Jesusa’s rebellious nature develops and defines itself in opposition to a series of stepmothers who serve as negative role models. Early on she rejects traditional female roles. She associates women’s domesticity with alienation and dehumanization, with the loss of freedom and ultimately, of one’s humanity. As an illustration, Jesusa relates the story of her sister Petra’s untimely death, after being carried off by a peon at 15. Following Petra’s demise the family moves to Tehuantepec in southern Oaxaca. There Jesusa’s father takes a new wife, another stepmother for the protagonist to clash with. This stepmother is director of a prison, and Jesusa and her family take up residence there. It is 1911 and Madero has just entered Mexico City. Jesusa joins the revolutionary troops, first as a soldadera, but one who quickly becomes an active participant, breaking with the romantic legend of the submissive female camp follower whose life unfolds on the margins and revolves around feeding the troops. With Jesusa Palancares we explore the immensity of a nation in arms, in transition–just as she is. From the battlefield to the poor neighborhoods of the capital, Jesusa never allows cynicism to take over in her relationship to her social milieu. Her stance is always one of rigorous questioning of the values, institutions and traditions of her society. Poniatowska masterfully recreates Jesusa’s critical vision of the history she has helped forge and from which she is, in the end, excluded.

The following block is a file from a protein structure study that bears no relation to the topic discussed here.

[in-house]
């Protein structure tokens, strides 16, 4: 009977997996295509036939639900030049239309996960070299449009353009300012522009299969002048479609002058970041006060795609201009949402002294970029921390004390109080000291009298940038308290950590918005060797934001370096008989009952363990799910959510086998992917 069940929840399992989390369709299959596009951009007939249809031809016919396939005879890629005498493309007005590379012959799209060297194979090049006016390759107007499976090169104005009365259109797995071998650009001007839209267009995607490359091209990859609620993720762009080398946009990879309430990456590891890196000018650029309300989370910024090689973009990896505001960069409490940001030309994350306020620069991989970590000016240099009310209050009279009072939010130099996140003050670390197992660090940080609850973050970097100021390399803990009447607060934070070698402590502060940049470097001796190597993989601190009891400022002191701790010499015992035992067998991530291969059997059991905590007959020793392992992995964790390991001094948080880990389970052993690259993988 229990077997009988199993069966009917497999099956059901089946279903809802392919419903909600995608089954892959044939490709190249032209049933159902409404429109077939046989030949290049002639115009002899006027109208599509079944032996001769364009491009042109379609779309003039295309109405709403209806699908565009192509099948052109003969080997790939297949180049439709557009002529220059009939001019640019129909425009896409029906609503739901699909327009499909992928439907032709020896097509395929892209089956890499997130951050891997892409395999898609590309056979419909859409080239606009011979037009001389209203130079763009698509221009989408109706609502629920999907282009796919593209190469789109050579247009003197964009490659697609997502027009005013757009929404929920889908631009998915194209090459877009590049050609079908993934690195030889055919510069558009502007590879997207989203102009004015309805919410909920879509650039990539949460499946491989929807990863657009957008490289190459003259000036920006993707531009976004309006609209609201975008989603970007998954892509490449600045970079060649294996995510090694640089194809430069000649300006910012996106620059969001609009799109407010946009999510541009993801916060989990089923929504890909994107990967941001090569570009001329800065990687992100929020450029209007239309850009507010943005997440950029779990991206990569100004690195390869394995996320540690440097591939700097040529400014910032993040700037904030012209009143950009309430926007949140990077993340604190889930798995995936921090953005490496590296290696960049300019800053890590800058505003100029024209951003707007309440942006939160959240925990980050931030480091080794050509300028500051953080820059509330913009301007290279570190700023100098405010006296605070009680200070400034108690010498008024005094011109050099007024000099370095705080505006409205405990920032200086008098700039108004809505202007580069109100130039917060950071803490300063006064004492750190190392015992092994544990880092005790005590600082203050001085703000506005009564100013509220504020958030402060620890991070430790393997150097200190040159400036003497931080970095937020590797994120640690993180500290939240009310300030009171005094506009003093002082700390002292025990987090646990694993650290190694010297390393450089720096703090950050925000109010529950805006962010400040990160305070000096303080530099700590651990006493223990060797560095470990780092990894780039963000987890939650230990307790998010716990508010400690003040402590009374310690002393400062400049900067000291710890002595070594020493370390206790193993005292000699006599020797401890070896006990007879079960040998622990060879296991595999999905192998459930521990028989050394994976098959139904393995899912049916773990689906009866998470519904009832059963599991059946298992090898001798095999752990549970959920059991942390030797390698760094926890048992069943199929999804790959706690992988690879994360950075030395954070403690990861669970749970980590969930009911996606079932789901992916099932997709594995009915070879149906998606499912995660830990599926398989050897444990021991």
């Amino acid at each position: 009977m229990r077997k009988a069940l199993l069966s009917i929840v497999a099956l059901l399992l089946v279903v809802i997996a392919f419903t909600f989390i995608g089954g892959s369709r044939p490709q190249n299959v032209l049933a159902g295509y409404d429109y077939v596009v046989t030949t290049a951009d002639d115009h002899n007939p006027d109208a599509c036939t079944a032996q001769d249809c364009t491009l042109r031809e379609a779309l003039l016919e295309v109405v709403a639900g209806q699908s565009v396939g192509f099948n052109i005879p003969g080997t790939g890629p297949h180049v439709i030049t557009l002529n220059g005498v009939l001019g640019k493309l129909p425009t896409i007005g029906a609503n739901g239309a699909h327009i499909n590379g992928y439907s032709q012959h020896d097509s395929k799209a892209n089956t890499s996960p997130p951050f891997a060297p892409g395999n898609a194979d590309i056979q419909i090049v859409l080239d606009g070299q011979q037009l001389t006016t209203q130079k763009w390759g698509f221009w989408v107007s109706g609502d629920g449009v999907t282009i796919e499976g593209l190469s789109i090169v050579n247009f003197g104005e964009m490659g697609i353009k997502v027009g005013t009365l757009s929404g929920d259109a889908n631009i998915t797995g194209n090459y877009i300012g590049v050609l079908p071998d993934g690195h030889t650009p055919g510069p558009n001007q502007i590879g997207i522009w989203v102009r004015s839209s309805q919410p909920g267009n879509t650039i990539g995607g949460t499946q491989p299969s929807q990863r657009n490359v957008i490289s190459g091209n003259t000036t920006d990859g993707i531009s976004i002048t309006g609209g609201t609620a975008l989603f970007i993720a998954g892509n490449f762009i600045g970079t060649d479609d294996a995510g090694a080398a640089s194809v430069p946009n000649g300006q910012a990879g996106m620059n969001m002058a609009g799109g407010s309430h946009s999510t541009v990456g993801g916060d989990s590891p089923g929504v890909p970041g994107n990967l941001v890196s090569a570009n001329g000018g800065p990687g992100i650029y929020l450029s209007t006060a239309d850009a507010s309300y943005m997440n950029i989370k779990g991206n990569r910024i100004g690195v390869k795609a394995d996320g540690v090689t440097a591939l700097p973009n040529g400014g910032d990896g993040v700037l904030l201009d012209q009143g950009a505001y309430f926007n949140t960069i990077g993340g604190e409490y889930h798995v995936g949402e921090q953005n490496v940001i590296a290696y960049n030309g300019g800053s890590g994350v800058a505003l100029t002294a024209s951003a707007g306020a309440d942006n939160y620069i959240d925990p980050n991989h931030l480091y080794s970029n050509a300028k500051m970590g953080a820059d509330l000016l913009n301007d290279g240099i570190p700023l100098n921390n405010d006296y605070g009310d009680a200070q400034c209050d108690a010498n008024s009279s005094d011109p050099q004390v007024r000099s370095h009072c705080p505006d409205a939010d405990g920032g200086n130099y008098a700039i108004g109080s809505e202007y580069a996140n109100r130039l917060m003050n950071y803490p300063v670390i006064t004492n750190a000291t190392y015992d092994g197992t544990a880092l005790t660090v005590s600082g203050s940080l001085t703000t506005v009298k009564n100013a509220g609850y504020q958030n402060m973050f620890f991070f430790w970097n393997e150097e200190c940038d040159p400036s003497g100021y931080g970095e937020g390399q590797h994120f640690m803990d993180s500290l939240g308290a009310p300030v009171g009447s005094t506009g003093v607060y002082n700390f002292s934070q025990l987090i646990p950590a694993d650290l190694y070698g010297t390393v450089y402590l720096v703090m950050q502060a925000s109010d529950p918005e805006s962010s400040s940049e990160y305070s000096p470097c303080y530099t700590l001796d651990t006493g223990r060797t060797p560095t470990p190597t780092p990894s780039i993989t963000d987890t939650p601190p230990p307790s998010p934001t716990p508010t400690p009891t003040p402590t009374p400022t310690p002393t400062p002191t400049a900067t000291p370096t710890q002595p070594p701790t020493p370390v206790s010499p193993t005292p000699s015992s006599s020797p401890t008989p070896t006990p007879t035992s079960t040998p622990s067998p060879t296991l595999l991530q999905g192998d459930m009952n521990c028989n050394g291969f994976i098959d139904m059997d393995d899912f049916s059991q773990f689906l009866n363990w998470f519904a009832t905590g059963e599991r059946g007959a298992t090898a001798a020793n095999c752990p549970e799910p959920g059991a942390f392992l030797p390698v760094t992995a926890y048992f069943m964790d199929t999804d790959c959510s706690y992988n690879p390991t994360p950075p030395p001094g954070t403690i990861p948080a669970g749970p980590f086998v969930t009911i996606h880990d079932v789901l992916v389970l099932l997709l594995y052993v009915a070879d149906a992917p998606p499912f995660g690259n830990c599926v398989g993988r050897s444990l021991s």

During the Revolution, Jesusa marries Pedro Aguilar, a 17-year-old general, and observes that a man orders his wife around in the same way that a general orders his troops. The rules of conduct in marriage were the rules of military conduct: beat or be beaten. More degrading than the blows received was the sensation of being suffocated, of living under Pedro’s constant vigilance. Only at night or when the troops rested, and Pedro read to her, could Jesusa imagine a union based on equality. Pedro would read, ask her questions, read once more and explain, with infinite patience, while Jesusa displayed the frustration, shame and shyness–which she only displayed on such occasions–of those who cannot read and write. The ability to read, to form and inform oneself through reading, is one of the few things Jesusa respects unconditionally. And it seems clear in Jesusa’s mind that had she been literate, she would have been better prepared to tackle the question of violence, the vicious cycle of institutional, structural violence that plagued her family, her marriage, her military and civilian life. The origins of her fierce anticlericalism lie within her own experience, the illiteracy that resulted from her miseducation by the nuns; nuns who taught her how to pray but not how to read. Into old age, she still grows indignant when she thinks of them. Jesusa Palancares never becomes resigned. It is her capacity for indignation, coupled with an innate sense of justice, that carries her on the journey through post-revolutionary Mexico, into towns and cities, factories, taverns, domestic service, seeking a place for herself.